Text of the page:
Spring/Summer Collection 2002

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Christmas again. And, more to the point, single again. Patrick's Scottish sojourns had proven to be somewhat more exciting than he'd led Faye to believe - as a midnight phonecall from a sobbing girl called Moira had revealed to her. In truth, it was almost a relief. Patrick, since the Pelham family weekend, had become a far less appealing prospect. What had seemed at first like engaging eccentricities had since revealed themselves to be hopeless immaturities. She was undoubtedly better off without him. James was still an angel but it was never going to go anywhere. He was just too puppyish and doting. Surely out there somewhere was someone mysterious (without being shifty), handsome (without being vain), dependable (without being dull), attentive (without being drippy). Someone who would love her as she was and as whoever she might turn into. Meanwhile, there were Christmas parties, friends, drinks, dinners, dazzling dark dresses and shimmering silver coats. How much nicer for now to be wrapped in soft, sheer silk than the arms of someone less than perfect. The other worry was the guests. In spite of the fact that Faye was fast becoming a formidable player in the world of corporate identity, Trudi's friends were still capable of making her feel like a hick. She remembered a game of 'Do you know so and so?' she had become embroiled in at one of Trudi's dinners. Faye's 'Opponents' (two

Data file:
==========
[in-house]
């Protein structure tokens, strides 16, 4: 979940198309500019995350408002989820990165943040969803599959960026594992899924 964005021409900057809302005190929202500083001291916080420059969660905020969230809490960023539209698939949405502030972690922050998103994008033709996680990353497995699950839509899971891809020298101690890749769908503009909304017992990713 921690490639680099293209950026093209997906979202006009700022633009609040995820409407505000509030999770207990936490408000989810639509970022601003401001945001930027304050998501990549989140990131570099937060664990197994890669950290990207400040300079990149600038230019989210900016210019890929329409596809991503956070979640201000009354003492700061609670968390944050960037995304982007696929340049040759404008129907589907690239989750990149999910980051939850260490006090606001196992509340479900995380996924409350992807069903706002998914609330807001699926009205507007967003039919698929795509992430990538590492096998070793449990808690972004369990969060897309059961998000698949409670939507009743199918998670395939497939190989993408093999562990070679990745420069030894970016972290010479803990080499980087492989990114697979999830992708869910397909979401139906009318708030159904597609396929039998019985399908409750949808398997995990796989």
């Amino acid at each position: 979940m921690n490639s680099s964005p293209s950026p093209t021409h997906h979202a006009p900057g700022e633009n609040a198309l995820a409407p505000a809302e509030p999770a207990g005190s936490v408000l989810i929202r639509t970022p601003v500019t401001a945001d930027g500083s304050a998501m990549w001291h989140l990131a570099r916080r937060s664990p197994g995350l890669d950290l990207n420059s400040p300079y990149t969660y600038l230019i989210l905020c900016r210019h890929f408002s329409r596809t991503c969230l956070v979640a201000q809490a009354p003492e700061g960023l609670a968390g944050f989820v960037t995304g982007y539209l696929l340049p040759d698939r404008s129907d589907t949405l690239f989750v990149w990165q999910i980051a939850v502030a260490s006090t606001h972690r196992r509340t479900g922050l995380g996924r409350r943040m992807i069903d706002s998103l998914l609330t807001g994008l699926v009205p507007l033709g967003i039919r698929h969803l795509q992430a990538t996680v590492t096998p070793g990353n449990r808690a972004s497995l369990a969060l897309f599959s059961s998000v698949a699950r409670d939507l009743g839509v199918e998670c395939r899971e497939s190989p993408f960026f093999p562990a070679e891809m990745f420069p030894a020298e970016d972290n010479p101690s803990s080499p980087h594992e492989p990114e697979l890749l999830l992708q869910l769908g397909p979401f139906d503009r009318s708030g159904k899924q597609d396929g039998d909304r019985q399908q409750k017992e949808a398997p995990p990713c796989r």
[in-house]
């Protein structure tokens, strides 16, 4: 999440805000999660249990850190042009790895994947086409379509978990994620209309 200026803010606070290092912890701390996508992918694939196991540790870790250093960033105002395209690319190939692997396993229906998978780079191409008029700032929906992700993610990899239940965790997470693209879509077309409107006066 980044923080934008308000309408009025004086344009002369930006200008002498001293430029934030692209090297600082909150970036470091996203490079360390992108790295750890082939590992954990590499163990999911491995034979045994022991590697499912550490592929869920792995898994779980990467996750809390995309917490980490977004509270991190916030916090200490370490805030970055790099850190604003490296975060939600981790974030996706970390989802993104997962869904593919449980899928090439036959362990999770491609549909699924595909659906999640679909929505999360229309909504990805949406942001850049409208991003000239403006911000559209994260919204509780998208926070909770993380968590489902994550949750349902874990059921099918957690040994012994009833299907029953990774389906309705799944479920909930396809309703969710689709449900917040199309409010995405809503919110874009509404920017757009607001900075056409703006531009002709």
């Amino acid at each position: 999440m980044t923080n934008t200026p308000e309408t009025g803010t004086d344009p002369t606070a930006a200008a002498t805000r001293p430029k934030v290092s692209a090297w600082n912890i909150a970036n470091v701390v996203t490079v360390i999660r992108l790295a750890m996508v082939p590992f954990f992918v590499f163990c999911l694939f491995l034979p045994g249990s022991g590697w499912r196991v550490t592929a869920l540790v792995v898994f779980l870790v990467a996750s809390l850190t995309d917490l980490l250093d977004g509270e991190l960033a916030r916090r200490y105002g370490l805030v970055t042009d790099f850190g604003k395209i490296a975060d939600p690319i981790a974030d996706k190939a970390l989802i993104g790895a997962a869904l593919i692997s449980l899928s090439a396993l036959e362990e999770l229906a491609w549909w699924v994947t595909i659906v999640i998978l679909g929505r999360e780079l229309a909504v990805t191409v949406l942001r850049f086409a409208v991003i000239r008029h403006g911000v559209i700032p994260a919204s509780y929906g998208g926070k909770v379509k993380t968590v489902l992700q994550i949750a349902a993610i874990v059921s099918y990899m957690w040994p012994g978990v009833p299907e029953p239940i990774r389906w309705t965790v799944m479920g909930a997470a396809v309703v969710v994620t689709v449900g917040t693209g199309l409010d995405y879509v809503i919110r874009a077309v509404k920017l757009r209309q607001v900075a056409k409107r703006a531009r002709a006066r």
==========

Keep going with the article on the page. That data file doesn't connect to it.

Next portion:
bankers) had left her feeling as though she didn¹t have a single friend in the world. If she had to sit next to either of them today there was a risk she might start twitching and jabbering and have to be carted off in a straightjacket. Arriving at the wedding was tricky at first ­ more and more people appeared to be paired off these days. Turning up unaccompanied seemed increasingly likely to mark you out as either tragic or wanton or both. But a glass of champagne and some idle chat later, Faye was feeling better up to the occasion. So when one of the bankers, with a distinct air of lecherousness, came over and asked, 'Do I know you?', she was happy to be able to reply, 'Of course you do. You know everyone,' before swivelling off on her elegant heel to talk to someone nicer